Document Detail

The moderator effect that wasn't there: statistical problems in ambivalence research.
MedLine Citation:
PMID:  18808259     Owner:  NLM     Status:  MEDLINE    
Ambivalence researchers often collapse separate measures of positivity and negativity into a single numerical index of ambivalence and refer to it as objective, operative, or potential ambivalence. The authors argue that this univariate approach to ambivalence models undermines the validity of subsequent statistical analyses because it confounds the effects of the index and its components. To remedy this situation, they demonstrate how the assumptions underlying the indices derived from the conflicting reactions model and similarity-intensity model can be tested using a multivariate approach to ambivalence models. On the basis of computer simulations and reanalyses of published moderator effects, the authors show that the frequently reported moderating influence of ambivalence on attitude effects may be a statistical artifact resulting from unmodeled correlations of positivity and negativity with attitude and the dependent variable. On the basis of extensive power analyses, they conclude that it may be extremely difficult to detect moderator effects of ambivalence in observational data. Therefore, they encourage ambivalence researchers to take an experimental approach to study design and a multivariate approach to data analysis.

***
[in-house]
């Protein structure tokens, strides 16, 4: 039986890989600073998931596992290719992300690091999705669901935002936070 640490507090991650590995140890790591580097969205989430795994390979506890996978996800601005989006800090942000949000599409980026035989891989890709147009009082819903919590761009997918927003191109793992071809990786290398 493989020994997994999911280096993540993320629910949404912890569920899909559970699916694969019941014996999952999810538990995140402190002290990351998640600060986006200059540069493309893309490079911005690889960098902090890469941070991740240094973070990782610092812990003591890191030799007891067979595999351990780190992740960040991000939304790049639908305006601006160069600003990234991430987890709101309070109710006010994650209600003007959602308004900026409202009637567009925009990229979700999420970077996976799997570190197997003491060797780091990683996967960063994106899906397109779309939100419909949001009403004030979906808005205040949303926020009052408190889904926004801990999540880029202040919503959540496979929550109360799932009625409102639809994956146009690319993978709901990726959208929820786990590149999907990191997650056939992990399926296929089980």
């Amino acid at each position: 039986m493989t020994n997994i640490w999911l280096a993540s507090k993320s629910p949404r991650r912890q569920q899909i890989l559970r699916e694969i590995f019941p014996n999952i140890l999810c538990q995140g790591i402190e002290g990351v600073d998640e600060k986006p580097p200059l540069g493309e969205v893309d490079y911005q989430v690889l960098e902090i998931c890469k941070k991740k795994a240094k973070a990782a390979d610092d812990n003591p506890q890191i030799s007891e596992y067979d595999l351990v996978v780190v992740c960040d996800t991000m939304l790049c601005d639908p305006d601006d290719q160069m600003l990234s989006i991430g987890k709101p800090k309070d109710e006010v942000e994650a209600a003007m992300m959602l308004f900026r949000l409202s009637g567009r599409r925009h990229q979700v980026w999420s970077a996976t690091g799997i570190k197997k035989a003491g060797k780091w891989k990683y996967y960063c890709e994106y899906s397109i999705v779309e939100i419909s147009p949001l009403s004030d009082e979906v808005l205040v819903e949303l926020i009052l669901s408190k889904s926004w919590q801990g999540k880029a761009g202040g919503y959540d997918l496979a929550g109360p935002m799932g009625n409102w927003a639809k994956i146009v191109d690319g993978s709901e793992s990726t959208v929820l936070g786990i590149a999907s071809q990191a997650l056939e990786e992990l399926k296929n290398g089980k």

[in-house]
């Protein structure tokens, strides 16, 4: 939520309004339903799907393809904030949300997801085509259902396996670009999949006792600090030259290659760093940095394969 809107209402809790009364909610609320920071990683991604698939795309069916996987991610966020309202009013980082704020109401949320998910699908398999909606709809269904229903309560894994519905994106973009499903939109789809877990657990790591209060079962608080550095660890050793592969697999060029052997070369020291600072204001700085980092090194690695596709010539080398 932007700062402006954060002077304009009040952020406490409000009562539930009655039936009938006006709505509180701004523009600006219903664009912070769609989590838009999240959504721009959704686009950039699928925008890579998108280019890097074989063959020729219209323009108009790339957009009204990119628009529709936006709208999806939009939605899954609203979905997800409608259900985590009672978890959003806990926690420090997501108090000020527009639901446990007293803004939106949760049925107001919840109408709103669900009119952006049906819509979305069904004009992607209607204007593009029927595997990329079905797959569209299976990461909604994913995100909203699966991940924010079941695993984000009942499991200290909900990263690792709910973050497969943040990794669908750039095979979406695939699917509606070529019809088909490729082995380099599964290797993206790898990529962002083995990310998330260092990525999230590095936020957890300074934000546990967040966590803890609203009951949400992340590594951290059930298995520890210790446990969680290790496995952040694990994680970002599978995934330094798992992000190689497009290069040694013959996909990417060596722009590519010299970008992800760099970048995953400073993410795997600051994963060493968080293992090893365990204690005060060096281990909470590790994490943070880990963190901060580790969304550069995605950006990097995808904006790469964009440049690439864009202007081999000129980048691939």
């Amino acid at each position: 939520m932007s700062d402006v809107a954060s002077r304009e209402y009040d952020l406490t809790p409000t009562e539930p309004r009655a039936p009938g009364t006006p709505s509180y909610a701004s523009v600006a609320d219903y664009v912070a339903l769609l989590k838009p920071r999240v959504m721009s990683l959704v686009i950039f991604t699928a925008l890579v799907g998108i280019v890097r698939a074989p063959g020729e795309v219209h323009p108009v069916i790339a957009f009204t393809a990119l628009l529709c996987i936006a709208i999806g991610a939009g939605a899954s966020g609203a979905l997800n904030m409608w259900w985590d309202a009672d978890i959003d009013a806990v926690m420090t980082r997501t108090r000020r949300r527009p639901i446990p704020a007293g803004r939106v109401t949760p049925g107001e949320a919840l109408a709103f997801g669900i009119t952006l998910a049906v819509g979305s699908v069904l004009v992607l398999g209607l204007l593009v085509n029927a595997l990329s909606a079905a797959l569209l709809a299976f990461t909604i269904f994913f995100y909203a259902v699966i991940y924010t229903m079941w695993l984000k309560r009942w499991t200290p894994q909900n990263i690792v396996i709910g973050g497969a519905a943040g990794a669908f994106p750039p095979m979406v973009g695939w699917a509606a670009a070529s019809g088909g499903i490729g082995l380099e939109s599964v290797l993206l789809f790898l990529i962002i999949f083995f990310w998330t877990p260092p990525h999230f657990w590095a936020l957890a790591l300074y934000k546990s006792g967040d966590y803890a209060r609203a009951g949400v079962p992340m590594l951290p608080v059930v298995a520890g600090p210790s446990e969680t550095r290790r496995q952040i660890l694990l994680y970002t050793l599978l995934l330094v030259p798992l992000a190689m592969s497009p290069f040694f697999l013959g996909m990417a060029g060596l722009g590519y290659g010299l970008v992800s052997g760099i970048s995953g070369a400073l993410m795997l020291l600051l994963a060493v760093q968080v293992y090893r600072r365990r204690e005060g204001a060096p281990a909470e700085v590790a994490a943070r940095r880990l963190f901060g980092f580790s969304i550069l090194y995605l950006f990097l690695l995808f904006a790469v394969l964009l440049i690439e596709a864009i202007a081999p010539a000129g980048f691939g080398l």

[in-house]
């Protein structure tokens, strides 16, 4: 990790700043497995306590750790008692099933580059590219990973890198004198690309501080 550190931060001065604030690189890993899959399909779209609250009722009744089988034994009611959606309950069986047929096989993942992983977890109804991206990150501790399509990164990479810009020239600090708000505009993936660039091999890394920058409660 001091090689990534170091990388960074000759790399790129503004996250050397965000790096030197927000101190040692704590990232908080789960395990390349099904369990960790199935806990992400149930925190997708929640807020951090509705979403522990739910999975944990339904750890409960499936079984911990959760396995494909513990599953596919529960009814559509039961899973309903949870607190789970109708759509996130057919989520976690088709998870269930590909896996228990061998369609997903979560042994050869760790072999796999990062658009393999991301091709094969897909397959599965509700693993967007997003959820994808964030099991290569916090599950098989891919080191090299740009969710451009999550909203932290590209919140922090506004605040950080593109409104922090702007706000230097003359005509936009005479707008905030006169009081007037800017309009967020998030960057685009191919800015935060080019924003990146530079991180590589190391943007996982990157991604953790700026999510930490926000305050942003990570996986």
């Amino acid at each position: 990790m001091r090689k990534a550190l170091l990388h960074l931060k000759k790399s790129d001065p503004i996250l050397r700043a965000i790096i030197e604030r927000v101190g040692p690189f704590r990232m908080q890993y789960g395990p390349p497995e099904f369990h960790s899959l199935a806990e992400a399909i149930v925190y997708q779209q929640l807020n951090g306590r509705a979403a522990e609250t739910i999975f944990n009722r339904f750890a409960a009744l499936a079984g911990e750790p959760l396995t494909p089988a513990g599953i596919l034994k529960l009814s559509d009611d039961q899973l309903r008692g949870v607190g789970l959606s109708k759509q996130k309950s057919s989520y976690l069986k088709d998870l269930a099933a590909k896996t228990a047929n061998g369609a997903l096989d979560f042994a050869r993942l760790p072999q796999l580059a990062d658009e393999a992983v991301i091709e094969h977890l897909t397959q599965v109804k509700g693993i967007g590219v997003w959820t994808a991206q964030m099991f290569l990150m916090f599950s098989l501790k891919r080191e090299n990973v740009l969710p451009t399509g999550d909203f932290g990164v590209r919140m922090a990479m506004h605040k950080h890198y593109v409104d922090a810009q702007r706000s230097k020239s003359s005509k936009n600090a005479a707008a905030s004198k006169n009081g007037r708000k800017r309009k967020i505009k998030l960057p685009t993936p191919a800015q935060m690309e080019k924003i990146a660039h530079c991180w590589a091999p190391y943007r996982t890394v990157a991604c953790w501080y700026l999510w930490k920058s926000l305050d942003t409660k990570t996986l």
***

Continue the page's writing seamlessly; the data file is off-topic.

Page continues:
Johannes Ullrich; Karin Schermelleh-Engel; Björn Böttcher
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Publication Detail:
Type:  Journal Article; Research Support, Non-U.S. Gov't    
Journal Detail:
Title:  Journal of personality and social psychology     Volume:  95     ISSN:  0022-3514     ISO Abbreviation:  J Pers Soc Psychol     Publication Date:  2008 Oct 
Date Detail:
Created Date:  2008-09-23     Completed Date:  2008-11-04     Revised Date:  2009-11-11    
Medline Journal Info:
Nlm Unique ID:  0014171     Medline TA:  J Pers Soc Psychol     Country:  United States    
Other Details:
Languages:  eng     Pagination:  774-94     Citation Subset:  IM    
Department of Psychology, Goethe University, Frankfurt am Main, Germany.
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MeSH Terms
Models, Psychological*
Monte Carlo Method
Psychology / statistics & numerical data*

From MEDLINE®/PubMed®, a database of the U.S. National Library of Medicine

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